2010: Finally the year of the Mac?

Apple was a bright spot in 2009 in terms of PC sales, but the signals are mixed as to whether the Mac can grow beyond its niche

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For Apple to overcome this ecosystem disadvantage, it needs to offer more than a better PC, which is what it does today. The apps won't follow until the installed base is bigger, but Apple could develop better corporate support, perhaps by leveraging its academic support model and bolstering third-party support firms. Even the Mac-loving IT support pros I know chafe at having to bring broken Macs to an Apple Store for repairs and find the difficulty of getting advanced information on new models a hindrance to planning. In other words, Apple lacks the support infrastructure that IT expects.

Add to this the fact that Mac OS X Snow Leopard didn't go as far to support IT needs as it could have, and you can see why some in IT continue to doubt Apple's commitment to business. For example, Snow Leopard's VPN support doesn't support the use of Cisco certificates, so IT has to manually configure each Mac. Snow Leopard's Exchange-compatible Mail client doesn't support multiple mailboxes or away notices. Snow Leopard's Boot Camp software, which lets you set up a bootable Windows partition on a Mac, couldn't run Windows 7 until Apple issues an update in January, months after Parallels Desktop and VMware Fusion supported Windows 7 in their Mac desktop virtualization environments.

Is the Mac glass half full or half empty?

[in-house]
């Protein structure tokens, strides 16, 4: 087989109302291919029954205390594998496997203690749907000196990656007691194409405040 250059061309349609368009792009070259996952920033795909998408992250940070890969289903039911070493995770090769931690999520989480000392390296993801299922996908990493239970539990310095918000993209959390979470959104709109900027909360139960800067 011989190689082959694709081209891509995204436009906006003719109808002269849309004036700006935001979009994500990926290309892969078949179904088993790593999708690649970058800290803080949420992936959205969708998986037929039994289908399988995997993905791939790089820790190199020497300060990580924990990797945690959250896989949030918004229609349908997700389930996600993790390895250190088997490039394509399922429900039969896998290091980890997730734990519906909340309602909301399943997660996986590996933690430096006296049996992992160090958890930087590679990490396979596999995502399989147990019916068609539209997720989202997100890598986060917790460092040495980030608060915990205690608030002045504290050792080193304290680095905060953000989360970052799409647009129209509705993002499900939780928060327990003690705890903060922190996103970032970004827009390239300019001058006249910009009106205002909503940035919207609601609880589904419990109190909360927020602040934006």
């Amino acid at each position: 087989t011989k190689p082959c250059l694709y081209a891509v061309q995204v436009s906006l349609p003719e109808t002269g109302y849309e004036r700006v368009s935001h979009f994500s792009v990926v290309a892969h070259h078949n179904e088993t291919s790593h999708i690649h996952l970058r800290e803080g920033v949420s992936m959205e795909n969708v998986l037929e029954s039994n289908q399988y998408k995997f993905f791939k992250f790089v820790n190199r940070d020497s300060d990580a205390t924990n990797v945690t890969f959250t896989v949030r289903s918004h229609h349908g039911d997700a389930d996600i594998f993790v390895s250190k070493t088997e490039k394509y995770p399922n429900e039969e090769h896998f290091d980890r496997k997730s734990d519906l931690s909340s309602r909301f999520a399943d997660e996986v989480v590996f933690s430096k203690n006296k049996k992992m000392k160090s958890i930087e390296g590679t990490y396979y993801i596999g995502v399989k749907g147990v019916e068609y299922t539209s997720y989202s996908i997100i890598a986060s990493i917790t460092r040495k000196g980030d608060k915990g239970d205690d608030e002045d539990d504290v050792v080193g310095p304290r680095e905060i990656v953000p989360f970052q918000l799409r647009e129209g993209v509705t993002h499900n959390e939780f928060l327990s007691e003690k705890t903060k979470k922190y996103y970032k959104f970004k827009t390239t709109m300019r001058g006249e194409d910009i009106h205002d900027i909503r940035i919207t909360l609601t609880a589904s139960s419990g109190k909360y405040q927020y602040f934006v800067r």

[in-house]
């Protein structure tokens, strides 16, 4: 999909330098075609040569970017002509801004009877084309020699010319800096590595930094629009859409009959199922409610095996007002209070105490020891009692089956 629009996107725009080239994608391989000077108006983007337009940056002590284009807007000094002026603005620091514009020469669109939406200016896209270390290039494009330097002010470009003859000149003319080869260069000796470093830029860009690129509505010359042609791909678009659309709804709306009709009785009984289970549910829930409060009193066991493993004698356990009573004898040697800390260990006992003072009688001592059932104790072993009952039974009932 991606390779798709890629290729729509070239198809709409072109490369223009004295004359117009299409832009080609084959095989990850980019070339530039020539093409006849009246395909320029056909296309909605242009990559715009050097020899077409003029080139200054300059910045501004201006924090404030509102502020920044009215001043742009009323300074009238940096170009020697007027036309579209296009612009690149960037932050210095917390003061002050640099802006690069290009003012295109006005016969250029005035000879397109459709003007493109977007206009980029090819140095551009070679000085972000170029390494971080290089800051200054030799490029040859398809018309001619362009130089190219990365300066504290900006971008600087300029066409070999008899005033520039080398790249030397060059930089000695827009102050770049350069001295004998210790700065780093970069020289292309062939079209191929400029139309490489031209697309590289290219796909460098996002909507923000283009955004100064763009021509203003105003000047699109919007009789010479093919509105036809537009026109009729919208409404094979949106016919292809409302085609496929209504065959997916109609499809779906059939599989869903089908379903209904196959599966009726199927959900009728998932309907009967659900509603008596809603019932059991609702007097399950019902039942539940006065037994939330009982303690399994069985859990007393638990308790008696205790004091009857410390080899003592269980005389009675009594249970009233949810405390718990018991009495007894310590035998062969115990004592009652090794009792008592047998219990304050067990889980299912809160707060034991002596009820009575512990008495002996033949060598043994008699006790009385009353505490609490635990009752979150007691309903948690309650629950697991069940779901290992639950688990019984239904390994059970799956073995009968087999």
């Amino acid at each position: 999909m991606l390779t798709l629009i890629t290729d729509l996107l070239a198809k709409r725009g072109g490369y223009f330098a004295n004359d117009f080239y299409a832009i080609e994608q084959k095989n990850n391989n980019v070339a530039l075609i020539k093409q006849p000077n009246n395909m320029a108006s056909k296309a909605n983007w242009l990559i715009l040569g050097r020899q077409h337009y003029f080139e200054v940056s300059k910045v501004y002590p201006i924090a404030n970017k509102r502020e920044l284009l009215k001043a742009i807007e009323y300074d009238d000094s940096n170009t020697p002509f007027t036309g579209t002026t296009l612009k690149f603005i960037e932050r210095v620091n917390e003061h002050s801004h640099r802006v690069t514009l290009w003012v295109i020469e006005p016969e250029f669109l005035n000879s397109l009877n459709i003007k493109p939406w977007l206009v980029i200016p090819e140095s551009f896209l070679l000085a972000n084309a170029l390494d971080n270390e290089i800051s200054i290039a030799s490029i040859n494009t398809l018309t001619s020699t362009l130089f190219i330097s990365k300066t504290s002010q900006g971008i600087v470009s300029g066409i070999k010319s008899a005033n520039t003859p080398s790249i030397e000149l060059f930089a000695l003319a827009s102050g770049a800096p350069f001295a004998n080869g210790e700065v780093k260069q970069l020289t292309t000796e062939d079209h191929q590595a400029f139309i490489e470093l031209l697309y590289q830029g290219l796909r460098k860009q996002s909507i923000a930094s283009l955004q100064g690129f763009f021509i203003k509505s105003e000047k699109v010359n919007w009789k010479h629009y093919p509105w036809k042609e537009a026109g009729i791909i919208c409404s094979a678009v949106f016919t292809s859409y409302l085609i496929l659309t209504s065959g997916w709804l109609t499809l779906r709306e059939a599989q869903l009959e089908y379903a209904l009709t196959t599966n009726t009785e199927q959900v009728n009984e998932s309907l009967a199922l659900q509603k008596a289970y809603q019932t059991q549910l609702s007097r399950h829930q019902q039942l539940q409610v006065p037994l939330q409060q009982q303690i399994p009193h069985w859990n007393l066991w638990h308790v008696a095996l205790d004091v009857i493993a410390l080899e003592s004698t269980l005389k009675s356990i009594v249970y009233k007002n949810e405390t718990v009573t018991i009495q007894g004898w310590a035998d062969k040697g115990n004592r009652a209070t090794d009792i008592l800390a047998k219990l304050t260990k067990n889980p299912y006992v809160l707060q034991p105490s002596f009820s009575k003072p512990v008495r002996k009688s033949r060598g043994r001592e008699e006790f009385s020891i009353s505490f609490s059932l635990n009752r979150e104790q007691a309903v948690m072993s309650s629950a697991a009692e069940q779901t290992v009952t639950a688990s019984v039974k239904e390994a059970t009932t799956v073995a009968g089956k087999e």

With a few exceptions, the Mac is a better computer than a Windows PC. Users like it, as do developers and even many IT pros. Apple has done much to increase its fit in a Windows-dominated world, and the rise of browser-based apps and desktop virtualization software has eased the Mac's ability to fit into business environments.

But the Mac is still not interchangeable with PCs, unless you simply use them as Windows PCs -- in which case, why bother with the Mac? Passion for the Mac will continue to force IT's hand, at least for some users. What's not clear is why or how the Mac could be used as a default PC platform. Microsoft has been masterful at owning the core communication and productivity infrastructure in business, thereby keeping the Mac at arm's length. The cloud -- public and private -- could blunt that advantage, but not quickly.

The reality is that the vast majority of users work with Microsoft Office, and the irony is that Office is better on a Mac (thanks to a better UI) than on a PC unless you use its VBScript capabilities, which the latest Mac version doesn't support. So if it is just about apps, employees who use Adobe Acrobat, Microsoft Office, a browser, and email could just as easily use a Mac as a Windows PC. Those with specialty needs will typically end up with a Windows PC that can run specialty apps (except creative-services users, of course).

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